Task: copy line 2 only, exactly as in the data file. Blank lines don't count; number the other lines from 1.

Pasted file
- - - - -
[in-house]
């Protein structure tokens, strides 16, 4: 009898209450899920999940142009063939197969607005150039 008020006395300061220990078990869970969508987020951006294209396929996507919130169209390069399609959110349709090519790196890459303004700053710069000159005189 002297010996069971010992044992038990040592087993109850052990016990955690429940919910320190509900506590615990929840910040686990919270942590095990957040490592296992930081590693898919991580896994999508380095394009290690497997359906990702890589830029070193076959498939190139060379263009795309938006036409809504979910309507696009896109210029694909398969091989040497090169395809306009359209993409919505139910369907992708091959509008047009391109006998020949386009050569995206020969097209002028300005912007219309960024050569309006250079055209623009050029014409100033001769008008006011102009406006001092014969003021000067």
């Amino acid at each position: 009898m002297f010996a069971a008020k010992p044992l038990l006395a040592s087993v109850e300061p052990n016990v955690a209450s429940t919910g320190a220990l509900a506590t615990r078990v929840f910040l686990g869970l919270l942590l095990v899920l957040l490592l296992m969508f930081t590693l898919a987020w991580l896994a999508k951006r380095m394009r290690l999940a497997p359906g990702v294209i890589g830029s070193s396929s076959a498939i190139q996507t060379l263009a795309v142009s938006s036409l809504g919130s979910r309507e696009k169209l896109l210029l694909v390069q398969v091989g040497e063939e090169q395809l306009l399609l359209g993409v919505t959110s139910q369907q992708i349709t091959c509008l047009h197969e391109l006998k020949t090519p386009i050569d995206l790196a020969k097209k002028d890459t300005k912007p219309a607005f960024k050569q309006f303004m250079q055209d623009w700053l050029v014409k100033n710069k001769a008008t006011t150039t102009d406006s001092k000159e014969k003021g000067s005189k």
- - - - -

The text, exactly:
């Protein structure tokens, strides 16, 4: 009898209450899920999940142009063939197969607005150039 008020006395300061220990078990869970969508987020951006294209396929996507919130169209390069399609959110349709090519790196890459303004700053710069000159005189 002297010996069971010992044992038990040592087993109850052990016990955690429940919910320190509900506590615990929840910040686990919270942590095990957040490592296992930081590693898919991580896994999508380095394009290690497997359906990702890589830029070193076959498939190139060379263009795309938006036409809504979910309507696009896109210029694909398969091989040497090169395809306009359209993409919505139910369907992708091959509008047009391109006998020949386009050569995206020969097209002028300005912007219309960024050569309006250079055209623009050029014409100033001769008008006011102009406006001092014969003021000067």